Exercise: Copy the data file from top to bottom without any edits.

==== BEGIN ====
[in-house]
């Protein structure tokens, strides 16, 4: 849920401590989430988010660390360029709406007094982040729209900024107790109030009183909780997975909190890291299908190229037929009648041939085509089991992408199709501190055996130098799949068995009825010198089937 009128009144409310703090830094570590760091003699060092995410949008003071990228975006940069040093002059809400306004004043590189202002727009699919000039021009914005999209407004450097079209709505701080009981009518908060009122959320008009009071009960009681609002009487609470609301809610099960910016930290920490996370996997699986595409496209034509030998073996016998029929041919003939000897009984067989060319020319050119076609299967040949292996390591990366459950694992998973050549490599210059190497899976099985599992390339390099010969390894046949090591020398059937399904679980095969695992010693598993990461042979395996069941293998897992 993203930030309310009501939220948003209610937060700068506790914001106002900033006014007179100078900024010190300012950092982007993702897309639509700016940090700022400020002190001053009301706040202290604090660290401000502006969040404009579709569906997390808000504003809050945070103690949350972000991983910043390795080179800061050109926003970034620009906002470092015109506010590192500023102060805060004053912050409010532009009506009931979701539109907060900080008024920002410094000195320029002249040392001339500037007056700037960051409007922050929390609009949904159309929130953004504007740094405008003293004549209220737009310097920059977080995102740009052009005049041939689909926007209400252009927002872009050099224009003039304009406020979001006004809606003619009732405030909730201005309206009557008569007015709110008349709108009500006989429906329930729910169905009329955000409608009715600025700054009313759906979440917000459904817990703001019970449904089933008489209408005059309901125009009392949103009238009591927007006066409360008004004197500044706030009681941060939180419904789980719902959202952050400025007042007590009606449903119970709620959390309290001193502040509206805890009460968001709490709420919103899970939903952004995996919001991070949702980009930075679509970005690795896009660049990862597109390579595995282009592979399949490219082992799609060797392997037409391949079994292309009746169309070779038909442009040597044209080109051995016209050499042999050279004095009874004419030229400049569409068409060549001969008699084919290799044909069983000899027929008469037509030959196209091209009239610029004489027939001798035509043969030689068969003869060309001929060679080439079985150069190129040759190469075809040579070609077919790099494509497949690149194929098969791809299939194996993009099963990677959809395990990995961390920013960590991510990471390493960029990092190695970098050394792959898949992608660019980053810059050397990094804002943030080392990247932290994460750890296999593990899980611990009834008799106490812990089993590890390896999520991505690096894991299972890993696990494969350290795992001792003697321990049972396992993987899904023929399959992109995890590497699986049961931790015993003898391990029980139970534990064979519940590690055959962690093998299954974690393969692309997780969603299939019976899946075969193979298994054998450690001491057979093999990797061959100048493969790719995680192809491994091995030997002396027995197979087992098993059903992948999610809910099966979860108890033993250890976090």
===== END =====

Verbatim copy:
[in-house]
């Protein structure tokens, strides 16, 4: 849920401590989430988010660390360029709406007094982040729209900024107790109030009183909780997975909190890291299908190229037929009648041939085509089991992408199709501190055996130098799949068995009825010198089937 009128009144409310703090830094570590760091003699060092995410949008003071990228975006940069040093002059809400306004004043590189202002727009699919000039021009914005999209407004450097079209709505701080009981009518908060009122959320008009009071009960009681609002009487609470609301809610099960910016930290920490996370996997699986595409496209034509030998073996016998029929041919003939000897009984067989060319020319050119076609299967040949292996390591990366459950694992998973050549490599210059190497899976099985599992390339390099010969390894046949090591020398059937399904679980095969695992010693598993990461042979395996069941293998897992 993203930030309310009501939220948003209610937060700068506790914001106002900033006014007179100078900024010190300012950092982007993702897309639509700016940090700022400020002190001053009301706040202290604090660290401000502006969040404009579709569906997390808000504003809050945070103690949350972000991983910043390795080179800061050109926003970034620009906002470092015109506010590192500023102060805060004053912050409010532009009506009931979701539109907060900080008024920002410094000195320029002249040392001339500037007056700037960051409007922050929390609009949904159309929130953004504007740094405008003293004549209220737009310097920059977080995102740009052009005049041939689909926007209400252009927002872009050099224009003039304009406020979001006004809606003619009732405030909730201005309206009557008569007015709110008349709108009500006989429906329930729910169905009329955000409608009715600025700054009313759906979440917000459904817990703001019970449904089933008489209408005059309901125009009392949103009238009591927007006066409360008004004197500044706030009681941060939180419904789980719902959202952050400025007042007590009606449903119970709620959390309290001193502040509206805890009460968001709490709420919103899970939903952004995996919001991070949702980009930075679509970005690795896009660049990862597109390579595995282009592979399949490219082992799609060797392997037409391949079994292309009746169309070779038909442009040597044209080109051995016209050499042999050279004095009874004419030229400049569409068409060549001969008699084919290799044909069983000899027929008469037509030959196209091209009239610029004489027939001798035509043969030689068969003869060309001929060679080439079985150069190129040759190469075809040579070609077919790099494509497949690149194929098969791809299939194996993009099963990677959809395990990995961390920013960590991510990471390493960029990092190695970098050394792959898949992608660019980053810059050397990094804002943030080392990247932290994460750890296999593990899980611990009834008799106490812990089993590890390896999520991505690096894991299972890993696990494969350290795992001792003697321990049972396992993987899904023929399959992109995890590497699986049961931790015993003898391990029980139970534990064979519940590690055959962690093998299954974690393969692309997780969603299939019976899946075969193979298994054998450690001491057979093999990797061959100048493969790719995680192809491994091995030997002396027995197979087992098993059903992948999610809910099966979860108890033993250890976090």